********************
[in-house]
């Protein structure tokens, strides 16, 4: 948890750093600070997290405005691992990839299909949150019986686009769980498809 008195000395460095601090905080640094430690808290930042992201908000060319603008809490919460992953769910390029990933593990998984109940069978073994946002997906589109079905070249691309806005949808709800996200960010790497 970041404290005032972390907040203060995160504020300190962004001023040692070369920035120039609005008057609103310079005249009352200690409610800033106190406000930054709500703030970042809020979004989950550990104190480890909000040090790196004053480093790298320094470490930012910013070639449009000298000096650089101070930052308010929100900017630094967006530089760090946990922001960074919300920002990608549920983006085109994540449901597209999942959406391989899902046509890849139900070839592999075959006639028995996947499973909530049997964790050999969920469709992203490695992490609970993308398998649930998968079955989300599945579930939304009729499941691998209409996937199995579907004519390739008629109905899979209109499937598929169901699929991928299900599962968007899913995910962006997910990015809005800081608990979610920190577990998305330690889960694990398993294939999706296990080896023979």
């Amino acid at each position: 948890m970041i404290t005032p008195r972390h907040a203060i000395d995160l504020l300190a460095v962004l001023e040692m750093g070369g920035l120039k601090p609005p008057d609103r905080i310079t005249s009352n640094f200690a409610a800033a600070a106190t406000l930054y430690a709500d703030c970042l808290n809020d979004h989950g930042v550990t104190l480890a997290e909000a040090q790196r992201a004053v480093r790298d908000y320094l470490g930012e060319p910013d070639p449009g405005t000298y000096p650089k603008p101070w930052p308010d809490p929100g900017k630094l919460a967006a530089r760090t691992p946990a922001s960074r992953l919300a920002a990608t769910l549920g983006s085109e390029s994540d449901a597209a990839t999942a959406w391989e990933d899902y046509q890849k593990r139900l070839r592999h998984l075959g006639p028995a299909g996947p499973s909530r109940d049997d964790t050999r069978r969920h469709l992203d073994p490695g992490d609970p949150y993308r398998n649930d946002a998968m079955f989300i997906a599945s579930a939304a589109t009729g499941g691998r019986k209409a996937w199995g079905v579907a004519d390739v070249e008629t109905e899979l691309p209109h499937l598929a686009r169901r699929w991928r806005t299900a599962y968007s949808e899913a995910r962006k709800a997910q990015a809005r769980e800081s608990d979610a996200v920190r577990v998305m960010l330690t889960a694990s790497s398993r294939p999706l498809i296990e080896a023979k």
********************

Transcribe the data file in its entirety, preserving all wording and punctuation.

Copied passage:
[in-house]
């Protein structure tokens, strides 16, 4: 948890750093600070997290405005691992990839299909949150019986686009769980498809 008195000395460095601090905080640094430690808290930042992201908000060319603008809490919460992953769910390029990933593990998984109940069978073994946002997906589109079905070249691309806005949808709800996200960010790497 970041404290005032972390907040203060995160504020300190962004001023040692070369920035120039609005008057609103310079005249009352200690409610800033106190406000930054709500703030970042809020979004989950550990104190480890909000040090790196004053480093790298320094470490930012910013070639449009000298000096650089101070930052308010929100900017630094967006530089760090946990922001960074919300920002990608549920983006085109994540449901597209999942959406391989899902046509890849139900070839592999075959006639028995996947499973909530049997964790050999969920469709992203490695992490609970993308398998649930998968079955989300599945579930939304009729499941691998209409996937199995579907004519390739008629109905899979209109499937598929169901699929991928299900599962968007899913995910962006997910990015809005800081608990979610920190577990998305330690889960694990398993294939999706296990080896023979």
């Amino acid at each position: 948890m970041i404290t005032p008195r972390h907040a203060i000395d995160l504020l300190a460095v962004l001023e040692m750093g070369g920035l120039k601090p609005p008057d609103r905080i310079t005249s009352n640094f200690a409610a800033a600070a106190t406000l930054y430690a709500d703030c970042l808290n809020d979004h989950g930042v550990t104190l480890a997290e909000a040090q790196r992201a004053v480093r790298d908000y320094l470490g930012e060319p910013d070639p449009g405005t000298y000096p650089k603008p101070w930052p308010d809490p929100g900017k630094l919460a967006a530089r760090t691992p946990a922001s960074r992953l919300a920002a990608t769910l549920g983006s085109e390029s994540d449901a597209a990839t999942a959406w391989e990933d899902y046509q890849k593990r139900l070839r592999h998984l075959g006639p028995a299909g996947p499973s909530r109940d049997d964790t050999r069978r969920h469709l992203d073994p490695g992490d609970p949150y993308r398998n649930d946002a998968m079955f989300i997906a599945s579930a939304a589109t009729g499941g691998r019986k209409a996937w199995g079905v579907a004519d390739v070249e008629t109905e899979l691309p209109h499937l598929a686009r169901r699929w991928r806005t299900a599962y968007s949808e899913a995910r962006k709800a997910q990015a809005r769980e800081s608990d979610a996200v920190r577990v998305m960010l330690t889960a694990s790497s398993r294939p999706l498809i296990e080896a023979k």